Here's a recurring obsession of mine. Posit two 16-week semesters times four years. In other words: an undergraduate degree program. If every student wrote one paragraph for a half hour a day, that's 80 paragraphs a semester in 40 hours of work. Every paragraph presents in prose one thing the student knows—one justified, true belief.
The students would compose themselves for half an hour around one thing they know 160 times a year, 640 times during their program of studies.
Next, posit a norm for a "full course load" at four courses, which could mean, for example, that students will be taking 12 hours of classes every week. Here's the thought I can't get out of my head: let's require the students to actually write those five paragraphs per week, in some controlled environment (perhaps online), at a specific time, giving them exactly 27 minutes to complete each paragraph.
Give them 80 opportunities and require only 50 completed every semester. Let them submit these fifty for grading, in the first instance by a computerized algorithm that approves the (a) originality (i.e., non-plagiary) of the paragraphs, (b) grammaticality (i.e., this is well-formed english prose), (c) quantity (minimum six sentences, maximum 200 words) and (d) academicity (it must include references, perhaps to a list of required readings).
This is not a modest proposal.*
Once they "pass" this filter (we might specify a pass/fail percentage, but since this is done by machines it will be best in any case to have some generous parameters), the computer now selects some number of paragraphs at random for human grading. A judgment is made by a qualified examiner about the quality of the prose, which is held to the standard of work done in the relevant discipline, and of course taking the student's level into consideration. A grade is given (A, B, C, D, F) for each paragraph and an average is calculated. (The graders will read each paragraph in isolation and entirely out of context, not knowing the student, nor even which paragraphs were written by the same student. Each paragraph will be given its own discrete grade.)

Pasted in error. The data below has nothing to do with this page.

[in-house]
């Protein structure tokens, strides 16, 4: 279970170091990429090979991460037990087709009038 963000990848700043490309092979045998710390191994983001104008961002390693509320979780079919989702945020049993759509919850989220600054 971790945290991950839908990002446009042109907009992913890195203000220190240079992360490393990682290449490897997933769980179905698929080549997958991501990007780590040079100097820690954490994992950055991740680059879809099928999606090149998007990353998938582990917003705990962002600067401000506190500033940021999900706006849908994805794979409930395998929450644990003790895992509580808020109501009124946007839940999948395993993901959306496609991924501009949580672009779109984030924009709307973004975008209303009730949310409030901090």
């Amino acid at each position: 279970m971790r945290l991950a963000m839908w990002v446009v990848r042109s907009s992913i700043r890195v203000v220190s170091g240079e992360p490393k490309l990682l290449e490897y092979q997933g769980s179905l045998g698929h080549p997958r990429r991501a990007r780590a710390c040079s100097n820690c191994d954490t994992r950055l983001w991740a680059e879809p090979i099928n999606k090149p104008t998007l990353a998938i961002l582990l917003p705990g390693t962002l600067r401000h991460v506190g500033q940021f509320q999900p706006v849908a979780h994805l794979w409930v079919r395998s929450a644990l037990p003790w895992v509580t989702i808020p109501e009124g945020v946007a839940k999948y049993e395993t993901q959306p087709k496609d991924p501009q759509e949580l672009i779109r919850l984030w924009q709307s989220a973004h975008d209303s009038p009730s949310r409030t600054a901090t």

This is the students' fifth grade for every semester, accounting for 20% of their GPA.
When they graduate, 20% of their final GPA will come from these 400 paragraphs, these 200 hours (or more) of deliberate work.
I wonder if I have to say more. To me, this idea speaks for itself.
*[Update: Rereading this post this morning, I realize that it may actually not be as un-ironic as I am pretending. (I can't deny that the irony is unintentional.) After all, it belies the conclusion I reached about my own summer writing project just last week. I am proposing to have students do something that, in my own case, I believe is virtually the opposite of writing, namely, to produce prose that is also, immediately, a public, gradable performance. And I am proposing to make this the dominant experience they have of writing in college: writing as a forced march, both a privation of their resources and an invasion of their privacy. It's not quite dealing with famine by eating our children, but it's no less self-defeating. Something terrible seems to have happened to my capacity for what Roland Barthes called "the pleasure of the text". Or to my faith in its pedagogical value and importance. I appear to have grown bitter. There really is much to think about this summer!]